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Jan 222016
 

Last updated: August 4, 2016

August 2016 Update: The Pennsylvania Supreme Court denied the Philadelphia District Attorney’s appeal on July 26, 2016. The District Attorney appealed the lower court’s order for a new trial. The case is likely to be retried. Stay tuned.

In December 2015, a 3-member panel of the Pennsylvania Superior Court ordered a new trial for former Philadelphia Archdiocese Monsignor William J. Lynn. Click here for a copy of the December 22, 2015 court opinion. The Philadelphia District Attorney’s Office for the Commonwealth filed a motion to reargue the case in front of the full panel of judges. On February 10, 2016, the court denied that motion. The Commonwealth can file an appeal with the Pennsylvania Supreme Court. However, based on the issues, it’s likely that this historic priest abuse criminal case will be retried. This case is far from over, and it’s likely to continue for at least another 2-3 years.

Summary of Lynn’s Conviction & Appeal

In 2012, Lynn was sentenced to 3-6 years on a conviction for 1 count of Endangering the Welfare of a Child (EWOC), a third degree felony. His trial was the first of its kind—the first time a priest in a supervisory role was tried and convicted of failing to properly supervise pedophile priests and instead moving them from parish to parish where the priests claimed more victims. This case has been closely watched around the country because of its implications.

Related: Priest and Pastor Sex Abuse Cases in Pennsylvania, Is the Church Liable?

Lynn appealed his conviction with the Pennsylvania Superior Court, raising 10 legal errors. The Superior Court decided the appeal in Lynn’s favor based on just one of those ten issues. The critical issue was whether Lynn was a “supervisor” within the meaning of the EWOC statute in effect at the time.

The Superior Court held that Lynn could not have been a “supervisor” because he did not directly supervise any children. The Commonwealth appealed that ruling to the Pennsylvania Supreme Court which reversed the Superior Court’s decision.

The PA Supreme Court held that there was no direct supervision requirement under the law at that time; it was enough that Lynn generally or indirectly supervised the welfare of children. The case was then remanded to the Superior Court to decide the remaining appellate issues.

The PA Superior Court’s Ruling – A New Trial for Lynn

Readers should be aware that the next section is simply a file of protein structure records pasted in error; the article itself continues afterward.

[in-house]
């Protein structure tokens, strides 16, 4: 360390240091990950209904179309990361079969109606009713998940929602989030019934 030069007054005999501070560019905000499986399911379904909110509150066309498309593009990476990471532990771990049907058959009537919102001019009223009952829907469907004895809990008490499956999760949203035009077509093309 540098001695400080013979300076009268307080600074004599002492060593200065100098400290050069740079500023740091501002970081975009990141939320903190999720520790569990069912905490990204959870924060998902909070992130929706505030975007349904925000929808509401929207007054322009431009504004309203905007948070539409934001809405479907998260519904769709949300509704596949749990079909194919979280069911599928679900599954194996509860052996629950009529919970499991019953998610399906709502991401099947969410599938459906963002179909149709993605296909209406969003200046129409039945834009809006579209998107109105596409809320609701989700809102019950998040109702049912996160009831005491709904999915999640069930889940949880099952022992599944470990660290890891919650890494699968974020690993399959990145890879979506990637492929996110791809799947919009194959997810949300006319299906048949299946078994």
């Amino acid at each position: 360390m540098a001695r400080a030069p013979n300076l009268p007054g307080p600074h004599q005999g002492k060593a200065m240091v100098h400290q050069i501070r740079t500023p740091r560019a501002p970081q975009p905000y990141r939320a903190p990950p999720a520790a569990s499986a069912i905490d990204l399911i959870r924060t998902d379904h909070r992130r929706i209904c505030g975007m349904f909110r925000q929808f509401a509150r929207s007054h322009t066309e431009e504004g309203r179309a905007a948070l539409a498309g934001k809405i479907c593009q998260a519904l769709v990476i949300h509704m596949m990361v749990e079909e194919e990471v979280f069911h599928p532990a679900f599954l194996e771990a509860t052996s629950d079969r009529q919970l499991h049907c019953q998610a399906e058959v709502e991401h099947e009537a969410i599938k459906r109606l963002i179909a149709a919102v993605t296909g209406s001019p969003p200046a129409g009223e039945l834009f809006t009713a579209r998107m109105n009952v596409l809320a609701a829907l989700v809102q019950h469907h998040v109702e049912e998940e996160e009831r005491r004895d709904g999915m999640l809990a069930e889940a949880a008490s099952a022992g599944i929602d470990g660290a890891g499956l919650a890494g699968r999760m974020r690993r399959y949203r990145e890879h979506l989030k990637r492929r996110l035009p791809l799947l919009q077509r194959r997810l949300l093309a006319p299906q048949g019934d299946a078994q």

The Superior Court declined to decide all of the remaining issues raised in Lynn’s appeal. Rather, the court zeroed in on one issue, found in Lynn’s favor and ordered a new trial. That issue was whether the original trial court made a mistake in allowing the prosecution to introduce evidence of how the Archdiocese previously dealt with 21 other pedophile priests. Lynn argued that over the course of the original 32 day trial, the Commonwealth spent 25 days introducing evidence of other pedophile priests. He also argued that this evidence prejudiced the jury against him.

The Commonwealth argued that the 21 prior cases showed a pervasive pattern of knowledge and concealment of a critical fact—the tendency for priests to continue abusing children even after getting caught. It also argued that this evidence was necessary to rebut Lynn’s argument that he had no control over priests or any reason to believe they were dangerous.

The Superior Court ultimately agreed with Lynn, finding that much of the prior evidence and history was overly prejudicial. The court held that any relevance was far removed, since much of the evidence preceded Lynn’s tenure as Secretary of Clergy.

Is a New Trial Next for Lynn?

In all likelihood, the Commonwealth won’t win an appeal of the most recent Pennsylvania Superior Court ruling which ordered another trial.

Here’s a bit of background on the legal issue. Under Pennsylvania Rules of Evidence which apply in criminal cases, a defendant’s prior bad acts may be introduced into evidence in very limited cases. The law was designed to prevent the prosecution from being able to get a conviction by showing or arguing that the defendant is a bad person or has previously committed bad acts. The idea is that defendants should be judged on the alleged criminal conduct itself, not a proclivity to commit crime.

However, in some cases, prior bad acts evidence may be introduced to show the defendant’s motive, knowledge, intent, lack of mistake, etc. Generally, the prior bad acts evidence must be sufficiently similar to the conduct alleged in the case.

At Lynn’s trial, the Commonwealth argued that as the Secretary for Clergy, Lynn knew the history and culture, i.e., over the course of decades, the Archdiocese continually protected priests who were accused of sex abuse. However, the Superior Court basically found that the prior bad acts evidence was not sufficiently similar to the conduct at issue in the case.

At a retrial, the trial court will have to parse through each of the 21 prior acts involving other priests and determine which, if any, can be admitted against Lynn. Applying the Superior Court’s reasoning, only the cases which occurred during Lynn’s tenure as a priest would be admissible. Given the Superior Court’s discussion of the issue, the trial court judge is likely to allow into evidence only those cases which Lynn actually knew about or those which occurred during his tenure.

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References:

Commonwealth v. Lynn, PA Superior Court Docket Sheet, Accessed 2/12/16

 

 Posted by on January 22, 2016 Criminal Justice System, Latest News